While Ausar was a dynamic defender with superb athleticism, His shot was terrible. His 18% three-point percentage was well below the 36% league average, and his 59% free-throw shooting was below the 78% league average. I don’t blame Thompson for a lot of the things that Monty Williams put on his plate. Despite being just 215 pounds, Thompson played 28% of the time at power forward. Going from starter to bench player also dramatically affects a young player’s psyche. Overall, I have seen a lot that I love from Thompson, and I genuinely believe he will be a Shawn Marion type of small forward for the Pistons as he continues to develop.

Grade: B

Small Forward: Troy Brown Jr.

Acquired in the trade deadline deal for Monte Morris, My expectation for Troy Brown was for him not to play that much, if not play at all. He played in 22 games, including 12 starts for the Pistons. With Thompson missing the remainder of the season due to blood clots and Fontecchio out due to a groin contusion and toe, Brown Jr was counted on to provide minutes.


Like Evan Fournier, Troy Brown Jr. was the ultimate professional for the Pistons. He could have made a big grip about not wanting to be on a historically bad team, but he went out there and did his work. It would be best to have guys like Troy Brown Jr. on your team when trying to change the culture. He was pretty solid on the court from 16+ feet, shooting 46% from that range.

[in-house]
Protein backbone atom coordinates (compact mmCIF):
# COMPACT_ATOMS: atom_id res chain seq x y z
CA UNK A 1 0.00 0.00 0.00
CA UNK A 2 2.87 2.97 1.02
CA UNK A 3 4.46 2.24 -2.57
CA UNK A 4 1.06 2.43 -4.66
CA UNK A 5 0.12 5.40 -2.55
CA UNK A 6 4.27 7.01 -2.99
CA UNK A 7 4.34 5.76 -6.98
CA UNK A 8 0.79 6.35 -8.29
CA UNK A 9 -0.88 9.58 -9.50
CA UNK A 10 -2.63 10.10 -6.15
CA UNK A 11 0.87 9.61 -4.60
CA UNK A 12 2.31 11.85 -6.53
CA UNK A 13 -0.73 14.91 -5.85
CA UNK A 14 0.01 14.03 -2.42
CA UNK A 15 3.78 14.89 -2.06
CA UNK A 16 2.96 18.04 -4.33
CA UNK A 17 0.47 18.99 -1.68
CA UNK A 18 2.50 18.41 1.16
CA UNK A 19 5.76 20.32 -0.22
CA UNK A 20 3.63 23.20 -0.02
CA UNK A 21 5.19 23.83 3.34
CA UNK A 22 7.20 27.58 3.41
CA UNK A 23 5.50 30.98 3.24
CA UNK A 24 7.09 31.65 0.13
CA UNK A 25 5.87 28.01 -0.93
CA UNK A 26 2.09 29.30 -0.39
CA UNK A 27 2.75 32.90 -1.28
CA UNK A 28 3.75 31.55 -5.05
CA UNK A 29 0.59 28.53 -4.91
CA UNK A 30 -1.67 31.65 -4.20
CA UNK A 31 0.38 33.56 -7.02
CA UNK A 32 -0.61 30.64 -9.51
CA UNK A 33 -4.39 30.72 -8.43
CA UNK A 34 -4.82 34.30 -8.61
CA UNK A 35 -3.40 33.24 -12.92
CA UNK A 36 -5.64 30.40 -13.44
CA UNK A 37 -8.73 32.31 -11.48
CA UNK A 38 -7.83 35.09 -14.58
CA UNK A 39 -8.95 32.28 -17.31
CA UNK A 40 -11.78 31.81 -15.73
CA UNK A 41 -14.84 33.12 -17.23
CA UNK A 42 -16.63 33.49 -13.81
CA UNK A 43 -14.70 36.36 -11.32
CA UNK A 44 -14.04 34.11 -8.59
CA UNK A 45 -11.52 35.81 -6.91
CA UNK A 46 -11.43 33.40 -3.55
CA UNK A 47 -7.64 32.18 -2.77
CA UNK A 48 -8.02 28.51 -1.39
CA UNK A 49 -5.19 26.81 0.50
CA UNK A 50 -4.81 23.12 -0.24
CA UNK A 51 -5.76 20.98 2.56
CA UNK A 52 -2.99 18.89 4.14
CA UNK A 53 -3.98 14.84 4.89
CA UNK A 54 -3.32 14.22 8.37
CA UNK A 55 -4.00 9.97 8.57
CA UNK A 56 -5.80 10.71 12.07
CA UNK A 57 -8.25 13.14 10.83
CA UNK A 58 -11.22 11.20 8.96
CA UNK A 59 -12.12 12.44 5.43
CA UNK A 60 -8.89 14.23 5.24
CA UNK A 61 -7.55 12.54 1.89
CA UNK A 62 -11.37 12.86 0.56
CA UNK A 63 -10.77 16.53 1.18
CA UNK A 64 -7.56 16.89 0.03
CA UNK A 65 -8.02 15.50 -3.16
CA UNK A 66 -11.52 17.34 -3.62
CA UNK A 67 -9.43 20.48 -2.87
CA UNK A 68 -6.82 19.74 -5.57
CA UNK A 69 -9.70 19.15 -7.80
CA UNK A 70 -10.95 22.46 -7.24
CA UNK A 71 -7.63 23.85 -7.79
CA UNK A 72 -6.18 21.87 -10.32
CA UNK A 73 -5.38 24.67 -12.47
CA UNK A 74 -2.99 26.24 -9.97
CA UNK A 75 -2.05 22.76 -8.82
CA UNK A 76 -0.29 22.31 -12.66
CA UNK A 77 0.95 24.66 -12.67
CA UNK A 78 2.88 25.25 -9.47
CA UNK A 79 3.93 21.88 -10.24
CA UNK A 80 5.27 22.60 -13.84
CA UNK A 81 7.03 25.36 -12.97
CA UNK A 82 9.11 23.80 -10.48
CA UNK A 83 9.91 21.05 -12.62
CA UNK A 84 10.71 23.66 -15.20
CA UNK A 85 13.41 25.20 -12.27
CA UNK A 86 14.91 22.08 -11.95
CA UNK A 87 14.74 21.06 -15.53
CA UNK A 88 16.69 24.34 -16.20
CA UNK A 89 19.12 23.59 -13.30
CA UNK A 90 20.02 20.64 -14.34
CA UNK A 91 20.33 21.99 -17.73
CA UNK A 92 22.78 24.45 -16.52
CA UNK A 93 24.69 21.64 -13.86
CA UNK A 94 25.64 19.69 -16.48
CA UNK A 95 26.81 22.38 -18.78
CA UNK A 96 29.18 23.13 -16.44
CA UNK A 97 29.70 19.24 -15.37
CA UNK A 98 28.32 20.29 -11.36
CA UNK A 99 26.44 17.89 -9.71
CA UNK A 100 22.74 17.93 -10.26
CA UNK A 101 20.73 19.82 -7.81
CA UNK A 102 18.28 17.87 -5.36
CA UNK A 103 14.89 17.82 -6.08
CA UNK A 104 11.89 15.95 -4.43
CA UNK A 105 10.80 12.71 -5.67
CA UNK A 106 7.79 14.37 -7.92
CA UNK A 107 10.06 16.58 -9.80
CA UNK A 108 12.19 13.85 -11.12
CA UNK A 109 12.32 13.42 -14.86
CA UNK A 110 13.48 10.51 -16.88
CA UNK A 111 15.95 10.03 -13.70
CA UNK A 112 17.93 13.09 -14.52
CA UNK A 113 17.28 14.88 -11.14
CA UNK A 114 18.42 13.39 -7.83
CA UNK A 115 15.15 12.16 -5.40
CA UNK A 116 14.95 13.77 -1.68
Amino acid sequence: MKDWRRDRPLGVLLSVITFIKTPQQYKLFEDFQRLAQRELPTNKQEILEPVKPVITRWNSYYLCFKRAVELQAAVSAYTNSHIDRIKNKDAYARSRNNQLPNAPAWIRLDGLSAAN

Troy Brown Jr. was a significant liability on the court. He shot 29% from the field and 28% from the three-point line. From 0-3 feet, He shot 33% and 19% from 3-10 feet. The Pistons’ offense with him on the floor was 104.6. Without him on the floor, it jumped to 111.1. He brought no impact on the offensive or the defensive end of the court. I credit him for playing out there when he was called upon.

Grade: D

Small Forward: Simone Fontecchio

Another player who was acquired during the trade deadline week, Fontecchio, came in and made an immediate impact for the Pistons. Fontecchio averaged 15.4 points, 4.4 rebounds, and 1.8 assists in his sixteen games with the Pistons. His 47/42/84% was impressive enough for Monty Williams to count on Fontecchio as a crunch-time player in close games. Unfortunately, he had to miss time due to various injuries, but his long-term fit with this team excites me.